Displaying publications 1 - 20 of 27 in total

  1. Lim CY, Low TH, Sivanoli R, Teh KK, Thuraisingham R
    ANZ J Surg, 2014 Jan-Feb;84(1-2):93-4.
    PMID: 24165375 DOI: 10.1111/ans.12231
  2. Lum SK
    ANZ J Surg, 2013 Mar;83(3):118-21.
    PMID: 23320799 DOI: 10.1111/ans.12055
    The Association of Southeast Asian Nations (ASEAN) Mutual Recognition Arrangement (MRA) on medical practitioners' agreement will become a reality in the year 2015. Doctors registered in one ASEAN country will be given reciprocal recognition in another country under this agreement. Rapid and excessive movement of human resources between countries in a short span of time is undesirable and can be destabilizing. The surgical fraternity in the ASEAN countries should plan for a common surgical curriculum, a common examination and an ASEAN Board of Surgery so that standards of future trainees in different countries are comparable. The curriculum should take into consideration the diversity of the countries in socio-economic development. Ideally, it should be based on a public health approach to bring affordable quality surgical care to the masses in an efficient and effective manner.
  3. Thanapal MR, Tata MD, Tan AJ, Subramaniam T, Tong JM, Palayan K, et al.
    ANZ J Surg, 2014 Jan-Feb;84(1-2):47-51.
    PMID: 23057502 DOI: 10.1111/j.1445-2197.2012.06210.x
    Although laparoscopic surgeries are associated with reduced surgical stress response and shortened post-operative recovery, intense pain and high analgesia requirements in the immediate post-operative period are often the chief complaints.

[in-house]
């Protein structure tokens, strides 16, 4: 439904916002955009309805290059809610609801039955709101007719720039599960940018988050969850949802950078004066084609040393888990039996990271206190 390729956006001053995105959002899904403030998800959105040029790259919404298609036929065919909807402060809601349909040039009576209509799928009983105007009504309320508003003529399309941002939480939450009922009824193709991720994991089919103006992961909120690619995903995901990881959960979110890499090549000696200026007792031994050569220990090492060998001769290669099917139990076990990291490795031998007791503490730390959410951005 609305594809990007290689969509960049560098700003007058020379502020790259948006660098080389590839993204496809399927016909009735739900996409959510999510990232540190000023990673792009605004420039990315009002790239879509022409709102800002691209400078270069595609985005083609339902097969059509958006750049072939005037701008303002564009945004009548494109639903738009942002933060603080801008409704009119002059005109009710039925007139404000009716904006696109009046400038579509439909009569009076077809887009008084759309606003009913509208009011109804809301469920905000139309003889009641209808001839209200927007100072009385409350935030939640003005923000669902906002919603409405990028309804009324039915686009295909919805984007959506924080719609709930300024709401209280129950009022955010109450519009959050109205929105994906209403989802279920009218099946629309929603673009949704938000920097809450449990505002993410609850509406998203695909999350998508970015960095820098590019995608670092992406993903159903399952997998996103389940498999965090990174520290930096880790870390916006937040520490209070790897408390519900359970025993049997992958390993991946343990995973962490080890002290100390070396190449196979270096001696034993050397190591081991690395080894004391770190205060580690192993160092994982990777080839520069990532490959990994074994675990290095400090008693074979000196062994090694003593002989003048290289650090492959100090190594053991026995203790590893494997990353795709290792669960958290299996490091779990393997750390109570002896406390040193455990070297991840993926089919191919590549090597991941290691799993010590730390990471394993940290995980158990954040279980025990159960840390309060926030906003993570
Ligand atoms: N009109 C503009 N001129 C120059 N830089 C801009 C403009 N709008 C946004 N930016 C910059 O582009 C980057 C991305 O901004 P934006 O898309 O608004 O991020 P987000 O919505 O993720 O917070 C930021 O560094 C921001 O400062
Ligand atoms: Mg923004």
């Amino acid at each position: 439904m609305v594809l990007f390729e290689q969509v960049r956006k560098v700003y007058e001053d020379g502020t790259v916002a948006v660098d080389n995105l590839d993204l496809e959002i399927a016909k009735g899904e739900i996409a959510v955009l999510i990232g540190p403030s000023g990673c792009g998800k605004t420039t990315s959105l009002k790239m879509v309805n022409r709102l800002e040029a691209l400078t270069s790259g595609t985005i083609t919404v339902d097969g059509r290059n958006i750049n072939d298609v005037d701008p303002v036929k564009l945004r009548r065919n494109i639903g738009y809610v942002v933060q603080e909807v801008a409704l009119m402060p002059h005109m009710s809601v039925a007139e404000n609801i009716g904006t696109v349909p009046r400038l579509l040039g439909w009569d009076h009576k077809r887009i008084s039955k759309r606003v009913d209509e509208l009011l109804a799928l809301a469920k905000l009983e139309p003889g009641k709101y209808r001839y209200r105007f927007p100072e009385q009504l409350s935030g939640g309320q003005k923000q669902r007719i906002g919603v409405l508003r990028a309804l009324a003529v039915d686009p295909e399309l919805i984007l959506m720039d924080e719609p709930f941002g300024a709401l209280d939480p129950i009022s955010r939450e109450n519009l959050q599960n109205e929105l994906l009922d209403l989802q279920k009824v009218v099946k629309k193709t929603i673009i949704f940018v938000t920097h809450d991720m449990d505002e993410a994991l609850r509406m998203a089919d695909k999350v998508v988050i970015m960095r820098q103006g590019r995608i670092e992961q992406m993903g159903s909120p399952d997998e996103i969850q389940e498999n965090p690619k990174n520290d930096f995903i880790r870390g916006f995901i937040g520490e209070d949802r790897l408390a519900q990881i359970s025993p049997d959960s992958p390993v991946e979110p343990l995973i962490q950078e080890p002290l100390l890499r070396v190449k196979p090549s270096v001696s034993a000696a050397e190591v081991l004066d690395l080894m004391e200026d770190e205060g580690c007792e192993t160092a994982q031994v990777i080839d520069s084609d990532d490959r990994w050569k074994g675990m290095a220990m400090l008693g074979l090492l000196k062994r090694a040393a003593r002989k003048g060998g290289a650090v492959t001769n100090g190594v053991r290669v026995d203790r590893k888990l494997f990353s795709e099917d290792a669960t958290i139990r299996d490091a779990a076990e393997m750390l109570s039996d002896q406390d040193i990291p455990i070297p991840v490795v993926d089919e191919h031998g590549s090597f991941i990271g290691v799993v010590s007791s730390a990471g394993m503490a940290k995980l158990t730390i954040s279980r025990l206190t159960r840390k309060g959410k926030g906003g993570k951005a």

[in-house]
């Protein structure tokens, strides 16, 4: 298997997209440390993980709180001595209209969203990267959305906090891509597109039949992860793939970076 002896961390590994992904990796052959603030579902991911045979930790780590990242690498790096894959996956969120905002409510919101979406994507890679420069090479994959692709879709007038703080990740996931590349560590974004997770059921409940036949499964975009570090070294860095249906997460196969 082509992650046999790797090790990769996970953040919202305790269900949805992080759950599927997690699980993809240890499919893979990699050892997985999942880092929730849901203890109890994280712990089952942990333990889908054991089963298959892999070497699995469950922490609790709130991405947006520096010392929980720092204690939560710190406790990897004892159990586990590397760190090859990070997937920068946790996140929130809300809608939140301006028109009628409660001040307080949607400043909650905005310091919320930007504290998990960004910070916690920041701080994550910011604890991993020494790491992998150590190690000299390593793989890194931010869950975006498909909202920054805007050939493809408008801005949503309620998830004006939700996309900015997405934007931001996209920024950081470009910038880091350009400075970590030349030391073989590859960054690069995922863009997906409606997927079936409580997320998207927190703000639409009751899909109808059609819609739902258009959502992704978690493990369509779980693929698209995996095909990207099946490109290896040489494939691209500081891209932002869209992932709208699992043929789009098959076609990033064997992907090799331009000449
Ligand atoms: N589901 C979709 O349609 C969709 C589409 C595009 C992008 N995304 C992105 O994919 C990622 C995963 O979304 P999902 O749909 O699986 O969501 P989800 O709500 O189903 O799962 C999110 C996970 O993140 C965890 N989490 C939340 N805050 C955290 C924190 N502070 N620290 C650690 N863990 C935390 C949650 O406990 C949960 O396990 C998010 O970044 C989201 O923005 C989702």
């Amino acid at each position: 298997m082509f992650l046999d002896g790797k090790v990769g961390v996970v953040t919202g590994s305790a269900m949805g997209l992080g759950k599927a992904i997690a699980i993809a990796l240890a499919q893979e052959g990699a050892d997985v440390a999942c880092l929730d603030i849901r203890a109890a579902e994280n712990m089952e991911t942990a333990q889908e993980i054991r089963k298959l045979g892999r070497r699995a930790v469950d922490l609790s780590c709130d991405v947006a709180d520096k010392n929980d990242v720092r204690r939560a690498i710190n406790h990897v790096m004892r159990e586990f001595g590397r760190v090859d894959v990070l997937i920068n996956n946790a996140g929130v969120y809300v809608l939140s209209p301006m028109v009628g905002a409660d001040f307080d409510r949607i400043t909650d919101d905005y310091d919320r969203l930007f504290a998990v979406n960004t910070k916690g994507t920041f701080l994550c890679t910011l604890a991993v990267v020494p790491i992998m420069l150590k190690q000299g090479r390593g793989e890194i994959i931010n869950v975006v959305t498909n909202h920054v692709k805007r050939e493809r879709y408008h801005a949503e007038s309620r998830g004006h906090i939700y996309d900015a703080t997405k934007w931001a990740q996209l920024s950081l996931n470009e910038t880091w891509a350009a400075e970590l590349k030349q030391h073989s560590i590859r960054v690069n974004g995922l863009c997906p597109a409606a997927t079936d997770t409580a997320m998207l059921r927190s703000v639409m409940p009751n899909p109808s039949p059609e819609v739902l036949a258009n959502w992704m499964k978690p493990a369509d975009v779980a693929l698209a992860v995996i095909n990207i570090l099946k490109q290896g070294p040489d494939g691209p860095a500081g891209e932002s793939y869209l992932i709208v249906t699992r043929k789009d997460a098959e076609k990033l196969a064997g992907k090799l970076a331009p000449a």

4. Gendeh HS, Hashim ND, Mohammad Yunus MR, Gendeh BS, Kosai NR
    ANZ J Surg, 2018 09;88(9):937-938.
    PMID: 27122196 DOI: 10.1111/ans.13624
  5. Shepherd ARH, Hoh IMY, Goh EH, Cohen PA, Steele D
    ANZ J Surg, 2017 Dec;87(12):1054-1056.
    PMID: 25962888 DOI: 10.1111/ans.13155
  6. Koong JK, Vythialingam G, Rozalli FI, Thambidorai CR
    ANZ J Surg, 2018 Apr;88(4):E348-E349.
    PMID: 26464218 DOI: 10.1111/ans.13343
  7. Chan SH, Ng C, Looi LM
    ANZ J Surg, 2008 Sep;78(9):775-9.
    PMID: 18844907 DOI: 10.1111/j.1445-2197.2008.04648.x
    Isosulfan blue is not available for clinical use in Malaysia. This study describes the use of methylene blue as an alternative to isosulfan blue in colorectal sentinel node mapping.
  8. Lakhwani MN, Dadlani NI, Wong YC
    ANZ J Surg, 2009 May;79(5):352-7.
    PMID: 19566516 DOI: 10.1111/j.1445-2197.2009.04888.x
    Chronic venous disorders are conditions of increasing prevalence in the developing world, and venous ulceration is the terminal sequel. Currently there are only limited data on all aspects of this from Southeast Asia. The aim of the present study was to assess differences in the demography and outcome between varicose vein surgery (VVS) and the relatively new endovenous laser therapy (EVT) in patients from Penang, Malaysia.
  9. Yii MK
    ANZ J Surg, 2003 Oct;73(10):790-3.
    PMID: 14525567
    Abdominal aortic aneurysms (AAA) repairs are routine operations with low mortality in the developed world. There are few studies on the operative management of AAA in the Asian population.This study reports the initial results from a unit with no previous experience in this surgery by a single surgeon on completion of training.
  10. Yii MK
    ANZ J Surg, 2003 Jun;73(6):393-5.
    PMID: 12801335
    Abdominal aortic aneurysms (AAA) are common in the Caucasian population. Apart from reported differences in the occurrence of AAA in the black and white populations, there are few studies on the incidence of AAA in the Asian population.
  11. Guest GD, Scott DF, Xavier JP, Martins N, Vreede E, Chennal A, et al.
    ANZ J Surg, 2017 Jun;87(6):436-440.
    PMID: 27647706 DOI: 10.1111/ans.13768
    BACKGROUND: Timor-Leste suffered a destructive withdrawal by the Indonesian military in 1999, leaving only 20 Timorese-based doctors and no practising specialists for a population of 700 000 that has now grown to 1.2 million.